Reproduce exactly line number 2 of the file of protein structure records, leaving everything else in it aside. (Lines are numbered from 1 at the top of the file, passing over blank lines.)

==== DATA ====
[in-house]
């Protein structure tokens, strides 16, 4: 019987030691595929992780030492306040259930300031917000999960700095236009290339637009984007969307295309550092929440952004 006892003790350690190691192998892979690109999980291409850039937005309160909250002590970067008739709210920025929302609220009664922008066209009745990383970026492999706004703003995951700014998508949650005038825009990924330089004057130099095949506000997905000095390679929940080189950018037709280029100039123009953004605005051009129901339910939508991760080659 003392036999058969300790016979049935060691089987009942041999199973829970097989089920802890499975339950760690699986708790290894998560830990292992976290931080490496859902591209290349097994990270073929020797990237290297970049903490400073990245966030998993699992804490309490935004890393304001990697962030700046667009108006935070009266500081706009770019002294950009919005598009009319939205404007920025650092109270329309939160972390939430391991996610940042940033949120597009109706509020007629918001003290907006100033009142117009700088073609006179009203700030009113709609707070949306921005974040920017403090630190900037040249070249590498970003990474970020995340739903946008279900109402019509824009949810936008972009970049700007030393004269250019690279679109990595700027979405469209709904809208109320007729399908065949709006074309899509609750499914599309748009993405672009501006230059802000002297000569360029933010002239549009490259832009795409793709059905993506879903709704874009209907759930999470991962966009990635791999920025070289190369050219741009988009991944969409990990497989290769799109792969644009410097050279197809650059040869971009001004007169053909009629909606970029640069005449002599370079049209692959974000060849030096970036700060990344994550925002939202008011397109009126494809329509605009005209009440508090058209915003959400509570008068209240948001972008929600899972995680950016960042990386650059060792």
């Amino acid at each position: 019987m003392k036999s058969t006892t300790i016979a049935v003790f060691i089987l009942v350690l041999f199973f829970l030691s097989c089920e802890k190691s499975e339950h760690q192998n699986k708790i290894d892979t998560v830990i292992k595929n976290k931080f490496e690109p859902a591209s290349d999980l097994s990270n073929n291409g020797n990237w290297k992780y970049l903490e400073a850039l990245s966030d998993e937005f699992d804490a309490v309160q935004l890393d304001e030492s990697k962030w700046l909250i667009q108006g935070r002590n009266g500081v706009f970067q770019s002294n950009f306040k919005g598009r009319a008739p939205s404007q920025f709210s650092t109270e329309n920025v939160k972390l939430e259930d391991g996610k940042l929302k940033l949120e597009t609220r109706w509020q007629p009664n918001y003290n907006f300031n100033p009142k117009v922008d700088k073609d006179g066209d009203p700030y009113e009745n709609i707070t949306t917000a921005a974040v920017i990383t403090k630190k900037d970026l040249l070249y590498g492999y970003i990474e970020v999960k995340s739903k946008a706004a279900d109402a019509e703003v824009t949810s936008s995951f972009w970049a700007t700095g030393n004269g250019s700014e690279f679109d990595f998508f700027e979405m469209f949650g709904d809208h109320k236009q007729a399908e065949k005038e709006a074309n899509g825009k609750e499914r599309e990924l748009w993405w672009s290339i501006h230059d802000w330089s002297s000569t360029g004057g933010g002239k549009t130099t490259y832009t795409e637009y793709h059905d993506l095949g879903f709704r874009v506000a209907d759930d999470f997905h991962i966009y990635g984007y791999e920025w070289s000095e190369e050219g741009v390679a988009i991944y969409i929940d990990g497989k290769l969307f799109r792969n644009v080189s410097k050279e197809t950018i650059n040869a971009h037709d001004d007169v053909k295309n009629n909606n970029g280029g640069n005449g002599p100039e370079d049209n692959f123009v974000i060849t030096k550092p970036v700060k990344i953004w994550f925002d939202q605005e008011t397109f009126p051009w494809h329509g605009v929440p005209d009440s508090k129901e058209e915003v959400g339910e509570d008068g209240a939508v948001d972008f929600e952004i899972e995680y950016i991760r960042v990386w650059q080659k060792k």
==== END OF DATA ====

């Protein structure tokens, strides 16, 4: 019987030691595929992780030492306040259930300031917000999960700095236009290339637009984007969307295309550092929440952004 006892003790350690190691192998892979690109999980291409850039937005309160909250002590970067008739709210920025929302609220009664922008066209009745990383970026492999706004703003995951700014998508949650005038825009990924330089004057130099095949506000997905000095390679929940080189950018037709280029100039123009953004605005051009129901339910939508991760080659 003392036999058969300790016979049935060691089987009942041999199973829970097989089920802890499975339950760690699986708790290894998560830990292992976290931080490496859902591209290349097994990270073929020797990237290297970049903490400073990245966030998993699992804490309490935004890393304001990697962030700046667009108006935070009266500081706009770019002294950009919005598009009319939205404007920025650092109270329309939160972390939430391991996610940042940033949120597009109706509020007629918001003290907006100033009142117009700088073609006179009203700030009113709609707070949306921005974040920017403090630190900037040249070249590498970003990474970020995340739903946008279900109402019509824009949810936008972009970049700007030393004269250019690279679109990595700027979405469209709904809208109320007729399908065949709006074309899509609750499914599309748009993405672009501006230059802000002297000569360029933010002239549009490259832009795409793709059905993506879903709704874009209907759930999470991962966009990635791999920025070289190369050219741009988009991944969409990990497989290769799109792969644009410097050279197809650059040869971009001004007169053909009629909606970029640069005449002599370079049209692959974000060849030096970036700060990344994550925002939202008011397109009126494809329509605009005209009440508090058209915003959400509570008068209240948001972008929600899972995680950016960042990386650059060792």